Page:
Police concern over rising recorded crime and falling officer numbers

Police recorded nearly five million offences in England and Wales over the period, 458,021 more than the same period last year.
Police recorded nearly five million offences in England and Wales over the period, 458,021 more than the same period last year.

The largest annual rise in crime recorded by police in a decade, coupled with a fall in officer numbers to the lowest in more than 30 years, has sparked concern among both chiefs and the rank-and-file.

Soaring levels of violence and theft, as well a rise in sex crimes, are behind a 10% year-on-year rise over the 12-month period to March, the Office for National Statistics (ONS) said.

And Home Office data also released on Wednesday shows there were 123,142 officers across all ranks in England and Wales at the end of March this year, which the report said was thought to be the lowest number since 1985.

The National Police Chiefs' Council (NPCC) said it was evidence "crime is changing", while the Police Federation of England and Wales (PFEW) said the service was "struggling to keep pace".

Shadow home secretary Diane Abbott, who made police numbers a core plank of the election campaign, said the figures were a "damning indictment" of the Conservative Government but Downing Street said another measure, the Crime Survey for England and Wales (CSEW), was "more reliable".

Police recorded nearly five million offences in England and Wales over the period, 458,021 more than the same period last year.

The ONS said the surge was partly driven by a rise in violence against the person, which soared 18% to 175,060 offences.

A long-term decline in the rate of theft was also reversed, rising 7% to 118,774, while public order offences jumped 39% to 78,697.

Sexual offences rose 14% to the highest level since new recording standards were introduced in 2002, although the year-on-year rate of increase slowed.

NPCC lead for criminal justice, Chief Constable Simon Byrne, said: "The 10% rise in police recorded crime causes us concern, particularly when the number of police officers is at its lowest since 1985.

"It demonstrates how crime is changing with hidden crimes coming to the fore, old crimes are being committed in new ways and truly new crimes emerging.

"There are genuine rises in a range of crimes like theft, knife crime and some types of violent crime including homicide, and high numbers of people targeted by fraud and cyber offences."

And Steve White, PFEW chairman, said: "What more of a wake-up call does the Government need?

"Officer numbers are dropping consistently every year yet our members are having to deal with not only more crimes, but the most unimaginable atrocities such as those in Westminster, Manchester and London Bridge."

He called for more investment, adding: "These figures demonstrate that this has not happened."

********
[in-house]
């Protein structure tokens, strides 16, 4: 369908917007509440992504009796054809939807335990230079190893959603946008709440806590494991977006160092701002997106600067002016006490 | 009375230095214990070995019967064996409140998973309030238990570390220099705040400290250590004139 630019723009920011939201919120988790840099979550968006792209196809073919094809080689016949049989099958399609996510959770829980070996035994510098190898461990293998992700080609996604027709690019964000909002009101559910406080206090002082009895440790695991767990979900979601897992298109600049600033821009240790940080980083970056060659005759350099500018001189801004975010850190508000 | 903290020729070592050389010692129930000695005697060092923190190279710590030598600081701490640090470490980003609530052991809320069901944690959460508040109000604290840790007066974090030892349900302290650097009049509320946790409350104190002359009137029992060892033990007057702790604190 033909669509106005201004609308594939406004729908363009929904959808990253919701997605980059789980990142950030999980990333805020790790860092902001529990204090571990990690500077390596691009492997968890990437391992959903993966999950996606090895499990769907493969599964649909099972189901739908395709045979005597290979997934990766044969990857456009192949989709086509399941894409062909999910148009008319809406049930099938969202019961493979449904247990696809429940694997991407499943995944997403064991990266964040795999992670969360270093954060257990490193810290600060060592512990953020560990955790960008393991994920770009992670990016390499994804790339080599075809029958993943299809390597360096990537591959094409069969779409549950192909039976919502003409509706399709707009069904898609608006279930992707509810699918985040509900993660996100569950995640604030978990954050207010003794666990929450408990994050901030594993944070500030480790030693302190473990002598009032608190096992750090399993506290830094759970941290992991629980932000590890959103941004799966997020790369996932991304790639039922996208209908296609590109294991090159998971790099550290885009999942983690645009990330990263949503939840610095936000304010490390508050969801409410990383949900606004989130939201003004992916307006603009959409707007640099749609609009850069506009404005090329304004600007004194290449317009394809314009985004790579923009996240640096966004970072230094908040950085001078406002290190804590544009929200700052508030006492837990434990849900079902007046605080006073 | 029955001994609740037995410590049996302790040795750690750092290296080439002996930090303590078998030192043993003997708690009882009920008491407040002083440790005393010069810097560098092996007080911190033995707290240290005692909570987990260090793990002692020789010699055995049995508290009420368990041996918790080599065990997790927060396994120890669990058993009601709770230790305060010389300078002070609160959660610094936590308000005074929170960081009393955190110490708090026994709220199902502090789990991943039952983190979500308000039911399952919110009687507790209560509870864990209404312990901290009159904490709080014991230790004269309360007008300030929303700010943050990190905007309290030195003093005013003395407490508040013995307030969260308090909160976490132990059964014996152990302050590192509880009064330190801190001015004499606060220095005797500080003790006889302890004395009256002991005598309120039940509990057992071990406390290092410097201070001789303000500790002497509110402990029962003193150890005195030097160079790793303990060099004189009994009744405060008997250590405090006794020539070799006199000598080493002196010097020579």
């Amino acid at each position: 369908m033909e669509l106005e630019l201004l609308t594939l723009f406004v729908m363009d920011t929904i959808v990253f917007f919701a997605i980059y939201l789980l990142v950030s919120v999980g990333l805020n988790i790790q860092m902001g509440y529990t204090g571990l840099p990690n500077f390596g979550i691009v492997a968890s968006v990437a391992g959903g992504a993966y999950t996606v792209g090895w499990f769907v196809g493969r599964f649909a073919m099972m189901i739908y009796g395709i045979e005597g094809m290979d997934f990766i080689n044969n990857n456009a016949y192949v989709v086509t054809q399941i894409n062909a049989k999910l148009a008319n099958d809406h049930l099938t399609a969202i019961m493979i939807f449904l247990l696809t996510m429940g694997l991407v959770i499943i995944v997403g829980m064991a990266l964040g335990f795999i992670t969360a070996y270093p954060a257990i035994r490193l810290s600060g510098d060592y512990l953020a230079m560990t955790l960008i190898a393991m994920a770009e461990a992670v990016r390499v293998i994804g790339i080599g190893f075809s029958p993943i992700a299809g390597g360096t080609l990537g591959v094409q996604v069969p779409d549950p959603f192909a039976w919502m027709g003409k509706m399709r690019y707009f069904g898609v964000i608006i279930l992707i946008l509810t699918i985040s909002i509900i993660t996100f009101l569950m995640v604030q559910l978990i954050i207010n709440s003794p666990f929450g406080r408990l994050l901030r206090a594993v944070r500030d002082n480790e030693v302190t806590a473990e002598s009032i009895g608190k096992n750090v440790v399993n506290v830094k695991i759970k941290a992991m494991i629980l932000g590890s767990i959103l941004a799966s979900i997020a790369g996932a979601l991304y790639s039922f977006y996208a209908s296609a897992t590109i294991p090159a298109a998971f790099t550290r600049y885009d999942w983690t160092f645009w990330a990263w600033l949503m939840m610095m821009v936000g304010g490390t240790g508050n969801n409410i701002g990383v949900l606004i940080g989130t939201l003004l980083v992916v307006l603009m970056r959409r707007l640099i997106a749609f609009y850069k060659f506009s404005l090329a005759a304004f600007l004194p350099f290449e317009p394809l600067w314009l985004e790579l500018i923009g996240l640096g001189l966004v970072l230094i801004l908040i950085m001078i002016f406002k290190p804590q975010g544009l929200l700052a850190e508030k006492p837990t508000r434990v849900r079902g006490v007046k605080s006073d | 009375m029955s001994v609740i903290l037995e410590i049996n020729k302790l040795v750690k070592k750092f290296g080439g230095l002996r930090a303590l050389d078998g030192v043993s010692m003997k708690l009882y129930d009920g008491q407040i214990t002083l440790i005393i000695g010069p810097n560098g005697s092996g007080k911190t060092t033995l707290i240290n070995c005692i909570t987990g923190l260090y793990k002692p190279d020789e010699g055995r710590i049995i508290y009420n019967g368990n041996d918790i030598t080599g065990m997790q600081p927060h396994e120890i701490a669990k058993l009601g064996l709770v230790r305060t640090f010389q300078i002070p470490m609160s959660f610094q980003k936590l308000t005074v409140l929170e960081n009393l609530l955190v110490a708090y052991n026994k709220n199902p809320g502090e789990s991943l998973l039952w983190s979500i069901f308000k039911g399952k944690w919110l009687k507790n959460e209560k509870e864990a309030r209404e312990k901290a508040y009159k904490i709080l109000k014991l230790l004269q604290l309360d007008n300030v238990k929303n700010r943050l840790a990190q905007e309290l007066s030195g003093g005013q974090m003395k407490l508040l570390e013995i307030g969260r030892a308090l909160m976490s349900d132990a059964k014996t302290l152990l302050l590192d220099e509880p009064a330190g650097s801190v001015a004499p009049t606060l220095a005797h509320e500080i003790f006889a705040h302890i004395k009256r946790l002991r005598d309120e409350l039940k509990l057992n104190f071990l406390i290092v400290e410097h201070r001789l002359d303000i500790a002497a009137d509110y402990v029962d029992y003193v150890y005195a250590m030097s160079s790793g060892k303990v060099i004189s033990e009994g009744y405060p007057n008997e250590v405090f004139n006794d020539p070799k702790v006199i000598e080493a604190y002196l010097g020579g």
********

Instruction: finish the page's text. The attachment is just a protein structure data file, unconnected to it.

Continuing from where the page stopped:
John Flatley, head of crime statistics for the ONS, said that while police recording had improved, he believed the figures represented "actual increases" in crime.

Knife and gun crime both rose by more than a fifth, with 5,800 more offences involving a knife or sharp instrument, and an increase of 1,200 involving a firearm.

The use of handguns in firearms offences rose 24%, the ONS said.

There were 723 homicides, an increase of 1,489 on the previous year, but this includes the 96 victims of the Hillsborough disaster, the ONS said. When those cases are excluded, homicides rose by 9%.

Robbery was up 16%, or around 8,000 offences.

In a different measure, there were about 11 million offences covered by the (CSEW), including new experimental figures for fraud and cyber crimes.

But the ONS said there was an overall 7% reduction recorded by the CSEW when fraud and cyber crimes were excluded - falling from 6.3 million to 5.9 million.

The CSEW asks victims about experiences of a range of crimes but does not include the exact types measured by police figures, such as shoplifting, public order offences and possession of weapons.

Some 35,000 households are questioned for the CSEW and the response rate is 73%.

Mr Flatley said: "It's an effective measure of the crimes it was designed to measure but it was never designed to be a measure of total crime."

Downing Street said the CSEW - previously known as the British Crime Survey - was the "more reliable" measure.

The Prime Minister's official spokesman said: "There is a 7% fall in the British Crime Survey, which the ONS says is a statistically significant fall from the previous year. The ONS do say that the more reliable of the two measures is the British Crime Survey."

Policing and Fire Minister Nick Hurd said: "We recognise that crime is changing and we are determined to get ahead of new and emerging threats to the safety and security of our families and communities."

But Ms Abbott said: "The Tories have cut police officer numbers again in the latest 12 months and now there are well over 20,000 fewer than in 2010. And despite promising to protect budgets, they continue to cut funding even as senior figures in policing line up to warn they are overstretched and struggle to cope with demand."

Rachel Almeida, Victim Support's head of policy, said the rising figures are "a great cause for concern, especially given the increase in recorded violent crimes, threatening behaviour and theft".